Analysis

Libya: Turmoil Persists But With A Glimmer of Hope
Libyan protesters jump on a car during clashes in the eastern city of Benghazi on March 16 between backers and opponents of autonomy for eastern Libya that killed one person and wounded at least five. (ABDULLAH DOMA/AFP/Getty Images)
March 21, 2012
| Security
| Middle East and North Africa
Summary
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When residents of eastern Libya declared "semi-autonomy" earlier this month and announced they planned to separate themselves from the rest of the population, it appeared that the oil-rich country once held together by the brutal strength of Muammar Qadaffi was breaking apart at the seams. Volatility persists after Qadaffi’s fall, it's true, but Libya’s future is not without hope, as LIGNET explains.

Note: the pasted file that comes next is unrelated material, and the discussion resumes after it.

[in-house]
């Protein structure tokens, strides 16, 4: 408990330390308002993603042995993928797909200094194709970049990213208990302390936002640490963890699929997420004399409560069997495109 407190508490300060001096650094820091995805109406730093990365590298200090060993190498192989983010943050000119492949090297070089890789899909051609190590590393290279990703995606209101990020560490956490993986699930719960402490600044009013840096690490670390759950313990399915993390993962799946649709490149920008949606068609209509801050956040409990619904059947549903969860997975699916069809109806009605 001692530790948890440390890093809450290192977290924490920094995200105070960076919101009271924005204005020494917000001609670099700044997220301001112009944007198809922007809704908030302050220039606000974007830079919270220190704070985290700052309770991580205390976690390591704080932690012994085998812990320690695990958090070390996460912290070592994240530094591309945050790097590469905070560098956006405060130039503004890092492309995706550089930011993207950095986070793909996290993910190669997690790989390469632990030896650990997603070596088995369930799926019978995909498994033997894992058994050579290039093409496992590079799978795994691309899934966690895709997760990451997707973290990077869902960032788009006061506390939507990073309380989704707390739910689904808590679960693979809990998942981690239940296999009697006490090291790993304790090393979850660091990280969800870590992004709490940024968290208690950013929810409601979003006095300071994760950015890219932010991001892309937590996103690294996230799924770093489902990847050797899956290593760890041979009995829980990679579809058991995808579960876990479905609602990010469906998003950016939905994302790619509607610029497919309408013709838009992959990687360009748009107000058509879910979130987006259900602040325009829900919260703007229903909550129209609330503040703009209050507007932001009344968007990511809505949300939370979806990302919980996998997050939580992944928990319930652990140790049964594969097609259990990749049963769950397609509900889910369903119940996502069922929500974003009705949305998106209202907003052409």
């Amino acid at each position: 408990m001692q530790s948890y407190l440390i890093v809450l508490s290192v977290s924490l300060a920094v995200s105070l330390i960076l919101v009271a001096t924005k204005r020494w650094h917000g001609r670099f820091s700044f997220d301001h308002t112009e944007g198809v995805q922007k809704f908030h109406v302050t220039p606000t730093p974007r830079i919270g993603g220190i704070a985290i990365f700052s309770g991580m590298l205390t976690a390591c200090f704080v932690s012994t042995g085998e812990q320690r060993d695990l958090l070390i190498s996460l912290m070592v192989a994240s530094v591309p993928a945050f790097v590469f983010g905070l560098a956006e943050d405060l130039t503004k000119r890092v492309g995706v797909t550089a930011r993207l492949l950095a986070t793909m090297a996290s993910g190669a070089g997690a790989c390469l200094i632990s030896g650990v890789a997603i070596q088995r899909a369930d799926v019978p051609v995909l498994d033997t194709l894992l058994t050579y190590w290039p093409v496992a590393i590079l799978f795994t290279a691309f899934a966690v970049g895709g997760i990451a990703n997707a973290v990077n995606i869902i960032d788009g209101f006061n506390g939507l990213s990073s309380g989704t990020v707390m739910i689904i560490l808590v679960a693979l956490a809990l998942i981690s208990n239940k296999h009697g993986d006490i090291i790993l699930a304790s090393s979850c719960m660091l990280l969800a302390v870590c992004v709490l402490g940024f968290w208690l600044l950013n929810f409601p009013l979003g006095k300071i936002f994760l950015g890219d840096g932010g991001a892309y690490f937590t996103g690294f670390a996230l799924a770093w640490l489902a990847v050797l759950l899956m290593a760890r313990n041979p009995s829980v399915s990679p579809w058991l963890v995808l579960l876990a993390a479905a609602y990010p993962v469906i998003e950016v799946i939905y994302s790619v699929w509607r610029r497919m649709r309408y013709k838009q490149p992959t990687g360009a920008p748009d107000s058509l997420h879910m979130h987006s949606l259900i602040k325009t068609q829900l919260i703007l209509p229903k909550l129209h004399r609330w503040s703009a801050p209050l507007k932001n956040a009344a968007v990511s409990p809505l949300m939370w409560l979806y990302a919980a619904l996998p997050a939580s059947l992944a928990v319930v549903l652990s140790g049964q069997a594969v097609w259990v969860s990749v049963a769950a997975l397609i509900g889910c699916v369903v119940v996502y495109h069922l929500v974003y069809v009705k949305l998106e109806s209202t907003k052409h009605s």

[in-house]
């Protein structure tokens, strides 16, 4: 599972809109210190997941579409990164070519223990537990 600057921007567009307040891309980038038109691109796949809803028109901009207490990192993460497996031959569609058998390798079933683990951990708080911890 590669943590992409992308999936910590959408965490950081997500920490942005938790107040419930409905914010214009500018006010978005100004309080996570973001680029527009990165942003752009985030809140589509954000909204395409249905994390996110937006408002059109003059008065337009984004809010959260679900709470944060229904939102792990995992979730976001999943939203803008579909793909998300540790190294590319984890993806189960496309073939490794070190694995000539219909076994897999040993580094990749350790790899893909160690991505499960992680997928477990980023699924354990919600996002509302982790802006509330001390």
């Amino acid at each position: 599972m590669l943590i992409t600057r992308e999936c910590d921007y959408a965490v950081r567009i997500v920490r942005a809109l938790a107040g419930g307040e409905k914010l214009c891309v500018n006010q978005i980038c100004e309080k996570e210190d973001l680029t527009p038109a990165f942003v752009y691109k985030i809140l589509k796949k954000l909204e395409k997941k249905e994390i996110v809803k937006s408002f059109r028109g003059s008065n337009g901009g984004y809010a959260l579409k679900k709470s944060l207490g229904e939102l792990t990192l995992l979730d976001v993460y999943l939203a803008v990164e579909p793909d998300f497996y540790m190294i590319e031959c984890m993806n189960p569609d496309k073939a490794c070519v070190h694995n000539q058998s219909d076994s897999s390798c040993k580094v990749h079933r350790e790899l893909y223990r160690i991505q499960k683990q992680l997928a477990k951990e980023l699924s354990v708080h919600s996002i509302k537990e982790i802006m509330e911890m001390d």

If history is any guide, the odds are against the emergence of a working democracy in Libya. By their very nature revolutions create chaos, which in turn usually leads to a dictatorial strong man who emerges to restore order. This pattern could repeat itself in Libya, but the Arab Spring has changed conditions on the ground throughout the region. Authoritarian regimes are no longer tolerated as they once were and this will make it more difficult for another Qadaffi to seize power.

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